Technology

Space Cadets

Who will be the next Marc Garneau?

Since the Canadian Space Agency launched its third national astronaut recruitment campaign a year ago, a shrinking pool of scientists, engineers, and doctors have been run through a series of medical exams, interviews, and aptitude tests. This May, only the top two individuals will be named to the CSA’s astronaut corps. To find out what it takes, The Walrus listened in on one of the candidates’ most challenging assignments: learning to operate Canadarm2-like robotics.

Errors found in the 1986 film Space Camp

As posted by imdb.com user tpaladino

Illustration by Dennis Chow
Dennis Chow
  • Kids would never be allowed to board a fully loaded shuttle, much less during a static engine test. never.
  • If there were fully loaded space suits on board, then why not use oxygen from them to get the extra hour they needed to make the reentry window? One suit has enough for one person to last 8 hours. IT would give seven people at least an hour. And there were two suits, so that’s almost two hours per person right there. Problem solved.
  • Going to retrieve oxygen tanks from a half-built space station would be completely impossible for them without navigational support and close coordination from mission control. How did they know where it was?
  • You can’t adjust the size of a spacesuit to fit a child using a belt.

Instructor: As I am, sitting behind the hand controllers, these frames match exactly my body frame.

Candidate 1: And this relates to the internal frame of reference of the latching end effector?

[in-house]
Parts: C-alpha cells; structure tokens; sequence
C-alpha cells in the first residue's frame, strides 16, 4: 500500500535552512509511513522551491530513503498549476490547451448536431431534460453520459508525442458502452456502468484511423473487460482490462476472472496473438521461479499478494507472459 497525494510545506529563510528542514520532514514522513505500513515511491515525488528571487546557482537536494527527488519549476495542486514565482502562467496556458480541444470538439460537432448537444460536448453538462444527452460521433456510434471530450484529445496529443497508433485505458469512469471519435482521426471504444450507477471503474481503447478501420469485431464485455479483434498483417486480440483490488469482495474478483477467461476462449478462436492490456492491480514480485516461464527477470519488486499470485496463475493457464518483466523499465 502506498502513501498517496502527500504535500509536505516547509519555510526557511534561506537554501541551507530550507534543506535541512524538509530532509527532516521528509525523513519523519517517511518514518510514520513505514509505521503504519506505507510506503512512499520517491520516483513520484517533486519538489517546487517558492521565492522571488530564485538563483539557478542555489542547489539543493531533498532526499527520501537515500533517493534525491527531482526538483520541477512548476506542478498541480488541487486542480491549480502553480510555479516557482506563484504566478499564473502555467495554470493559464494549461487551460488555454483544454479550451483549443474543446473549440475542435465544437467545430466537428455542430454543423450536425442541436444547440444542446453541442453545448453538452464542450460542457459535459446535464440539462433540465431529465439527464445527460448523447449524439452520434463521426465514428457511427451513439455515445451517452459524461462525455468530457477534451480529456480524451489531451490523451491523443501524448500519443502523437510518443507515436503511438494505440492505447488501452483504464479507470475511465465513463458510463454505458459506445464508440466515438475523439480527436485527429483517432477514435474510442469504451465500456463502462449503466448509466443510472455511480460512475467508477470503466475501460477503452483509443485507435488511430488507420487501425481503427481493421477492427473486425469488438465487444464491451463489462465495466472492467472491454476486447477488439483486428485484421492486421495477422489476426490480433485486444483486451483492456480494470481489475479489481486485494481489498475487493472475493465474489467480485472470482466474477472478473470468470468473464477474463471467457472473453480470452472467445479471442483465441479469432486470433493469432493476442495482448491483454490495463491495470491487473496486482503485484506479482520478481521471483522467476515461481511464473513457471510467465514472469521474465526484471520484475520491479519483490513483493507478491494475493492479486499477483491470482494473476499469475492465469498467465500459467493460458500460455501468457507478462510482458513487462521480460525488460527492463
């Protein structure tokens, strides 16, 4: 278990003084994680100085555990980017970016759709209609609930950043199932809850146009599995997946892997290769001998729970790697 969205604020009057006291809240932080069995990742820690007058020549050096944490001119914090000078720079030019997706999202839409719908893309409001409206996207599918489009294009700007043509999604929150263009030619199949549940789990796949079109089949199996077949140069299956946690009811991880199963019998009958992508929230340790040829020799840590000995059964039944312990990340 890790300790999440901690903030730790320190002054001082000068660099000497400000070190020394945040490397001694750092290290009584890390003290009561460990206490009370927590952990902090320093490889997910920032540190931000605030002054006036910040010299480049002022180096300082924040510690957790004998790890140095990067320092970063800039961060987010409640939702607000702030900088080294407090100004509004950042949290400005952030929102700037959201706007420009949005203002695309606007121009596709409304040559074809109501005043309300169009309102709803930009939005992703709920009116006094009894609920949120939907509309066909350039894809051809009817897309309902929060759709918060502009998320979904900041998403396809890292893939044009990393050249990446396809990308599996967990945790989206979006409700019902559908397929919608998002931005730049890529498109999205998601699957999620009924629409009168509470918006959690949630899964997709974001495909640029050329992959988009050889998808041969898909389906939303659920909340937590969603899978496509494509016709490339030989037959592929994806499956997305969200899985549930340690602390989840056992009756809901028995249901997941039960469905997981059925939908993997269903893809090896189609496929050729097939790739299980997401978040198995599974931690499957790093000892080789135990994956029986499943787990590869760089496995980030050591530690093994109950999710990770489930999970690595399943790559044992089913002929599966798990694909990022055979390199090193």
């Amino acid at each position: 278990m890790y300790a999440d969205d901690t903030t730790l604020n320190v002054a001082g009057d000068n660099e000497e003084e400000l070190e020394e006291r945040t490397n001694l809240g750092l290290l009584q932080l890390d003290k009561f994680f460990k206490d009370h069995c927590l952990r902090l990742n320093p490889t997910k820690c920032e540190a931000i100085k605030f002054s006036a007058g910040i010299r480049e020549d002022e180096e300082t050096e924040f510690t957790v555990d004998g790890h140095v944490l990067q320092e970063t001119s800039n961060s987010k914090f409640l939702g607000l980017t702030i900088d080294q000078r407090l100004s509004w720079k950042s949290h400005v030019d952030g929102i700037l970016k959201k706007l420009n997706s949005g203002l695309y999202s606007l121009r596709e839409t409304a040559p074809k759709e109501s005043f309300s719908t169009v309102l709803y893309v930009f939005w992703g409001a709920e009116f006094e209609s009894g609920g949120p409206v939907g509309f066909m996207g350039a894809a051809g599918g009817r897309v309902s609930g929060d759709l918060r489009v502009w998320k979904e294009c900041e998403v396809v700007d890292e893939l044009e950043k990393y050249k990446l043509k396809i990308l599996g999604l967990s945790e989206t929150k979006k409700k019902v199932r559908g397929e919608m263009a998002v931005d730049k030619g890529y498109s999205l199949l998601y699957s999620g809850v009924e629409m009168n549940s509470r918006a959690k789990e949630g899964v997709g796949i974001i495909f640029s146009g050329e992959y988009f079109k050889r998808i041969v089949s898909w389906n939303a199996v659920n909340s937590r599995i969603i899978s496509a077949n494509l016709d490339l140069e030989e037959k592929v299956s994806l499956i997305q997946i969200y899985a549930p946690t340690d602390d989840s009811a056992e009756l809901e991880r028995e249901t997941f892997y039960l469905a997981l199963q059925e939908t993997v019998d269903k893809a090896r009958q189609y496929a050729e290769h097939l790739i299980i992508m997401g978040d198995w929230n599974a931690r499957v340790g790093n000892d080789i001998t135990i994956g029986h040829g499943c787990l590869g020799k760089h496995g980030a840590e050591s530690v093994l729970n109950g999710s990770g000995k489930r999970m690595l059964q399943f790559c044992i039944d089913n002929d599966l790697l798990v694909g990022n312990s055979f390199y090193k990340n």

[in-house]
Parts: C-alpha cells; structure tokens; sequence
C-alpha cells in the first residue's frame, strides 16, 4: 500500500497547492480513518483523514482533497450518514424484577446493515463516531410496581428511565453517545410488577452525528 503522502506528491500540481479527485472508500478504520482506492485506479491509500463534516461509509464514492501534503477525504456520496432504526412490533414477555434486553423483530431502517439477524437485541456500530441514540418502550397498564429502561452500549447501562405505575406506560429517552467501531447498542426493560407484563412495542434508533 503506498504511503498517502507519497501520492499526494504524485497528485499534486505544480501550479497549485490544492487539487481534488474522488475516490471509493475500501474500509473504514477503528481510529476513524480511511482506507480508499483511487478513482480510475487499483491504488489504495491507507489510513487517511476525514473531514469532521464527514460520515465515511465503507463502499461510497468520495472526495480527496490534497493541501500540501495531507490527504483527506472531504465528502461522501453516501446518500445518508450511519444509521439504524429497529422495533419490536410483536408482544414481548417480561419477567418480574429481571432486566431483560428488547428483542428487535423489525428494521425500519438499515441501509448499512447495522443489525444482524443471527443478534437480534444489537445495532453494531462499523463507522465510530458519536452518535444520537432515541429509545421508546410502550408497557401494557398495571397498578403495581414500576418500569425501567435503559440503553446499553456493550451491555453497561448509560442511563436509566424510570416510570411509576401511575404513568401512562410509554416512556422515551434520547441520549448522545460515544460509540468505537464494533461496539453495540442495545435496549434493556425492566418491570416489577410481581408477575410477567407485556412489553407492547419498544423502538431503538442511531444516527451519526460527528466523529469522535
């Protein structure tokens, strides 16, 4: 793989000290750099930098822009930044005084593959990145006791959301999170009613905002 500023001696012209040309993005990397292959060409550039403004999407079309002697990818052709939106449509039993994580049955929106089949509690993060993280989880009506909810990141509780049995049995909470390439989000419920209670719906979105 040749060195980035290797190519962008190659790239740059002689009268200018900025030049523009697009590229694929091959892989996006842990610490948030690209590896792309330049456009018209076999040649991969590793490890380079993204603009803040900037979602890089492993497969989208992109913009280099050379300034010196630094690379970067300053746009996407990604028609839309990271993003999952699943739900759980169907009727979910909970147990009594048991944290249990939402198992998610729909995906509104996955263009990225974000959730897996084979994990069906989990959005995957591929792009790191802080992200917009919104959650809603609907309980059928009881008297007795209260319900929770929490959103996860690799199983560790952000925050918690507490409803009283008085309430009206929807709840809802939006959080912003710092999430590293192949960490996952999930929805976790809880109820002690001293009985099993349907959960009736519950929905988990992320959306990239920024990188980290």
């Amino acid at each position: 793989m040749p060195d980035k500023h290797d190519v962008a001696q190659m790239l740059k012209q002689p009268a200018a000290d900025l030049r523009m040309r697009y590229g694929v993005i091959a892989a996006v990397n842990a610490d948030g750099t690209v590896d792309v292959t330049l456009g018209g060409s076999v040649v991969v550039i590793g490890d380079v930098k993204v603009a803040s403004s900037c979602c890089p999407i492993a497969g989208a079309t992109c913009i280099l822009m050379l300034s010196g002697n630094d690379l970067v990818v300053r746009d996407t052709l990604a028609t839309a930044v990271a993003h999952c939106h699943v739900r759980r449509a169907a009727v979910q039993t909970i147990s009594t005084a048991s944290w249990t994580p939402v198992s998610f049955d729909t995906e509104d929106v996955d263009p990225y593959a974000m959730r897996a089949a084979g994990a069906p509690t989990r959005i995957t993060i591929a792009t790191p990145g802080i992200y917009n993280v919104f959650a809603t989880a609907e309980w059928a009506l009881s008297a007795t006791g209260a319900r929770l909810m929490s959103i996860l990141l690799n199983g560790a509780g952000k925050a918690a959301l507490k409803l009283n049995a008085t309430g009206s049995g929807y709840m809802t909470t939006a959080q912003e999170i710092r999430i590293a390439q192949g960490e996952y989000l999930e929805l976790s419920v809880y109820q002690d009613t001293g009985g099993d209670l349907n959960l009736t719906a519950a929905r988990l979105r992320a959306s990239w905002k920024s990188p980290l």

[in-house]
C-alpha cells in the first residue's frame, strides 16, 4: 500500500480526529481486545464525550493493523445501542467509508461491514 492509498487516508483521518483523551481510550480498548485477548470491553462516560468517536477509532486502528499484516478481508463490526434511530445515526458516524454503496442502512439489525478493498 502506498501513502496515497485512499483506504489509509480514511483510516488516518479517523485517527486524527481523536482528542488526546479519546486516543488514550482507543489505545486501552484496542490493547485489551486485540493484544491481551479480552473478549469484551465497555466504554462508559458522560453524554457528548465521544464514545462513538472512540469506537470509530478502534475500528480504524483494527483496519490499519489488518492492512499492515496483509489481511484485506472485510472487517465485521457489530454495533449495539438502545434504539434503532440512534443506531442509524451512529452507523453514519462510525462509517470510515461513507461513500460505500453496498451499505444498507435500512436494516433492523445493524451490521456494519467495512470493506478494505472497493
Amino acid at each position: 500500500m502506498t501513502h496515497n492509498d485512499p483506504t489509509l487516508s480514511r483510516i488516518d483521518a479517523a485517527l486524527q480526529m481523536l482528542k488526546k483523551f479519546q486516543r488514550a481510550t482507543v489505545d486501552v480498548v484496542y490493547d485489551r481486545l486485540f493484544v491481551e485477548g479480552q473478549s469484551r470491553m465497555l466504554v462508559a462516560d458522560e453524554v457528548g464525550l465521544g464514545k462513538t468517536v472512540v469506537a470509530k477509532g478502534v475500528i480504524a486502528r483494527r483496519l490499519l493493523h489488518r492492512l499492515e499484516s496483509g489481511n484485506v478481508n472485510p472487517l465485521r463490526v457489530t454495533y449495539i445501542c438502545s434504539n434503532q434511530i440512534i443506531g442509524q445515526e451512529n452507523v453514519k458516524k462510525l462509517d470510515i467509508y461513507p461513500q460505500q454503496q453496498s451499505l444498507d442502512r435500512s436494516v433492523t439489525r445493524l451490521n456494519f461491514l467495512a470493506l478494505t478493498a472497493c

Instructor: Yes.

Candidate 1: In other words, if I want to move along positive X with the lee I am going to push the translational hand controller forward.

Instructor: Yes, that is correct.

Candidate 2: So if I rotate and then I want to move forward, X is away from me?

Instructor: In the internal command frame, X is always forward.

Candidate 2: Right, but if I rotated the arm?

Instructor: You have to imagine yourself upside down.

Candidate 2: Okay.

Instructor: So if I made this motion, what would that be?

Candidate 2: That is pitching positive.

Instructor: Yes, because my nose is moving up.

Candidate 2: That’s what I was getting at. The frame does not stay fixed in space as I rotate around.

Instructor: Your internal frame stays fixed, like I said, with respect to the lee.

Candidate 1: You’ll tell us whether we are in the internal frame giving command inputs, or whether we’re making command inputs with respect to the external frame?

Instructor: And which external frame. We only have one internal frame, but there are many external frames, so we’ll have to specify frame 1, frame 2, et cetera.

Photo courtesy of the Canadian Space Agency
Photo courtesy of the Canadian Space AgencyAstronaut corps candidate preforms robotics exercise at the Canadian Space Agency

Instructor: What do I do now? I’ll ask candidate 3.

Candidate 3: We are going to have to do a positive Z, so down on the translational hand controller, and then we are going to need to pitch up, so pull the rotational hand controller back.

Instructor: Exactly. Do we all agree with that?

Candidate 1: I understood the pitch, because the dot is down, which means that your end effector is angled like this; you have to pitch up. But I’m not sure I understand the green crosshairs.

Instructor: I like that question, and I’m glad you asked it.

Candidate 1: To me, the green crosshairs suggest the End Effector is too low. Not only is it too low, but it’s pitched down, so that I need to actually move the green crosshairs up.

Candidate 3: If this is purely a translational problem and it’s getting all sorted out, where would that white dot be? Will it be right in the middle?